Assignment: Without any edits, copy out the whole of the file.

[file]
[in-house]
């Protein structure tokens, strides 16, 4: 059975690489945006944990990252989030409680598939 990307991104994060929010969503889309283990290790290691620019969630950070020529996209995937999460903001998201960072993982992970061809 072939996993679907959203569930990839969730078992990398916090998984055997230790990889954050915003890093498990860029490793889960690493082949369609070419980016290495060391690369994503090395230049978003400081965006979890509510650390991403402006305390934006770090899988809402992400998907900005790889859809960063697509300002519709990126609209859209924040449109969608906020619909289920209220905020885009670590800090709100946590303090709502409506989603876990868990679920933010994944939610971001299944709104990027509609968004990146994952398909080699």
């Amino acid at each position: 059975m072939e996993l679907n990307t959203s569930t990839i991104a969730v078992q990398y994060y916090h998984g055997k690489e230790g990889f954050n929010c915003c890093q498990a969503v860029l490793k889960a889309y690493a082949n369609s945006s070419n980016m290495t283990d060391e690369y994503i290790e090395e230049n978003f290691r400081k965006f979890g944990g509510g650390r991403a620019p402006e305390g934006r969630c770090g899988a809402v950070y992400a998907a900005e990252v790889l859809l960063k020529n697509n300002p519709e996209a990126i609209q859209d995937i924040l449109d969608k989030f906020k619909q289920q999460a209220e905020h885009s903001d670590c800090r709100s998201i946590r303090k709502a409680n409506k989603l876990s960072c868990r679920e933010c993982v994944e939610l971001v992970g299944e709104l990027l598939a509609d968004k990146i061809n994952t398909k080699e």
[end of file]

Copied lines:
[in-house]
């Protein structure tokens, strides 16, 4: 059975690489945006944990990252989030409680598939 990307991104994060929010969503889309283990290790290691620019969630950070020529996209995937999460903001998201960072993982992970061809 072939996993679907959203569930990839969730078992990398916090998984055997230790990889954050915003890093498990860029490793889960690493082949369609070419980016290495060391690369994503090395230049978003400081965006979890509510650390991403402006305390934006770090899988809402992400998907900005790889859809960063697509300002519709990126609209859209924040449109969608906020619909289920209220905020885009670590800090709100946590303090709502409506989603876990868990679920933010994944939610971001299944709104990027509609968004990146994952398909080699």
């Amino acid at each position: 059975m072939e996993l679907n990307t959203s569930t990839i991104a969730v078992q990398y994060y916090h998984g055997k690489e230790g990889f954050n929010c915003c890093q498990a969503v860029l490793k889960a889309y690493a082949n369609s945006s070419n980016m290495t283990d060391e690369y994503i290790e090395e230049n978003f290691r400081k965006f979890g944990g509510g650390r991403a620019p402006e305390g934006r969630c770090g899988a809402v950070y992400a998907a900005e990252v790889l859809l960063k020529n697509n300002p519709e996209a990126i609209q859209d995937i924040l449109d969608k989030f906020k619909q289920q999460a209220e905020h885009s903001d670590c800090r709100s998201i946590r303090k709502a409680n409506k989603l876990s960072c868990r679920e933010c993982v994944e939610l971001v992970g299944e709104l990027l598939a509609d968004k990146i061809n994952t398909k080699e």